Focus on the day

How we spend our days is, of course, how we spend our lives.

How we spend our days is, of course, how we spend our lives. What we do with this hour, and that one, is what we are doing. — Annie Dillard, The Writing Life

I love this quote, because it’s almost too obvious to contemplate. Yet, we tend to give a lot of thought to the highlights of our lives—the relatively rare, one-time events, like vacations, weekend getaways—failing to realize that what we do every day is how our time goes by.

As Jordan Peterson says:

One of the things I often tell my clients—and this is a really useful thing to know too: there’s a lot of emphasis in the New Testament, especially in the Sermon on the Mount, on paying attention to the day. It’s something you also see a bit in Buddhism—to focus on the moment.

The thing that’s so interesting about the day is that the day is like a page in a book. Of course there’s many pages in a book but the page repeats.

I’ll tell you a little story: I had one client who was spending about 45 minutes a night fighting with his young son about when to go to bed. So you know they weren’t having a pleasant time of it, because it was just a constant battle. And that’s common, like, it’s very common for parents of young children to be locked in a battle that occurs day after day. Sometimes it’s around eating, sometimes it’s toilet training, sometimes general behavioral issues, sometimes it’s bedtime.

So we did some arithmetic: it’s like okay 40 minutes a day, so that’s 280 minutes a week, so that’s 20 hours a month, it’s 240 hours in a year, that’s 6 work weeks, that’s a month and a half. You’re spending a month and a half of work weeks doing nothing but fighting with your son. What makes you think you’re gonna like him, right?

You think: well it’s only 40 minutes a day. Don’t fool yourself: anything that’s every day is a significant percentage of your life, because you’re awake, let’s say, 16 hours. 5 of those hours are basically maintenance, so you got about 11. And then 7 of those are work, so now you’re down to 4. And so if you’re spending 15 minutes a day doing something painful and stupid and you do it every day it’s like 10% of your productive life.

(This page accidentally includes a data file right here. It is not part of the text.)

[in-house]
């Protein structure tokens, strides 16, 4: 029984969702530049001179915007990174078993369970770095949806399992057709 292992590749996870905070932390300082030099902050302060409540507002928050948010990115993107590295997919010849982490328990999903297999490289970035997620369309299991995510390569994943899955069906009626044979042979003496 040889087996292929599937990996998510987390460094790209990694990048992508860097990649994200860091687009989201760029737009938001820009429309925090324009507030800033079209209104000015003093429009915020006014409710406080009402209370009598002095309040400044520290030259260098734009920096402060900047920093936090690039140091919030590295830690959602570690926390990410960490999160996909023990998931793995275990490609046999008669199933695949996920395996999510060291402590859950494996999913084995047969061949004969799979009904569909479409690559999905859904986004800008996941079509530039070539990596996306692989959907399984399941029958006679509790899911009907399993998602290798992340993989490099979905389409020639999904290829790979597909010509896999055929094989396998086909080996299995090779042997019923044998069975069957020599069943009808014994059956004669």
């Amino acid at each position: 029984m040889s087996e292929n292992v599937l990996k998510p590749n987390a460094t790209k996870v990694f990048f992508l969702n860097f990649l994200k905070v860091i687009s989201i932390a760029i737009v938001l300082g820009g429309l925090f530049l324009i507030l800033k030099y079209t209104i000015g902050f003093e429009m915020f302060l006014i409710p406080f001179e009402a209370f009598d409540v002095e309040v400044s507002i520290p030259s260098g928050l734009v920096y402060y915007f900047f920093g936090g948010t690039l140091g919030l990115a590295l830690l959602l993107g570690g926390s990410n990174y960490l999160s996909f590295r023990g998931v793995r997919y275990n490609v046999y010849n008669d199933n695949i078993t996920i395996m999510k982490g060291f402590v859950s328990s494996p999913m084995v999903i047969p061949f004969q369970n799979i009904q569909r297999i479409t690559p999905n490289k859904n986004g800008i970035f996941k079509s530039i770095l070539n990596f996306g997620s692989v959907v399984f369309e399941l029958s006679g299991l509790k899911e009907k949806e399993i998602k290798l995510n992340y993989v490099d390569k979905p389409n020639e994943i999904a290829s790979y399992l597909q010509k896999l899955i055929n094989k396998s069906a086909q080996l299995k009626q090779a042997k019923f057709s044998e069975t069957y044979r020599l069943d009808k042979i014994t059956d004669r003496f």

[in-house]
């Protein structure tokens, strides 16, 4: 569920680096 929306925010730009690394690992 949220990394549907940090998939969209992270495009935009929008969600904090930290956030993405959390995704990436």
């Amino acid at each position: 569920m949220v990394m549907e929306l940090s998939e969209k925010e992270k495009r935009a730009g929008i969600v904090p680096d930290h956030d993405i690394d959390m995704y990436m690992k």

It’s really useful to to get because people think backwards. They think: well, I have a vacation coming up and that’s really important. No, it’s not. You’re going to do it once. It’s not that important. How you treat each other at lunchtime, if you eat together everyday—that’s your life. Fix that. Get it so that the food’s good. Get it so that you’re happy with the people that are sitting there. Fix that and it’s like, poof, 10% of your life is fixed.

The concept of attending to and fixing the mundane parts of your life is a running theme of his book, 12 Rules for Life. In Rule 4: Compare Yourself to Who You Were Yesterday, Not to Who Someone Else is Today, he writes:

You have a nature. You can play the tyrant to it, but you will certainly rebel. How hard can you force yourself to work and sustain your desire to work? How much can you sacrifice to your partner before generosity turns to resentment? What is it that you actually love? What is it that you genuinely want? Before you can articulate your own standards of value, you must see yourself as a stranger—and then you must get to know yourself. What do you find valuable or pleasurable? How much leisure, enjoyment, and reward do you require, so that you feel like more than a beast of burden? How must you treat yourself, so you won’t kick over the traces and smash up your corral? You could force yourself through your daily grind and kick your dog in frustration when you come home. You could watch the precious days tick by. Or you could learn how to entice yourself into sustainable, productive activity. Do you ask yourself what you want? Do you negotiate fairly with yourself? Or are you a tyrant, with yourself as slave?

Take a step back from your thought loops, see yourself as a stranger.

Where do you apply your energy? How do you spend your days?

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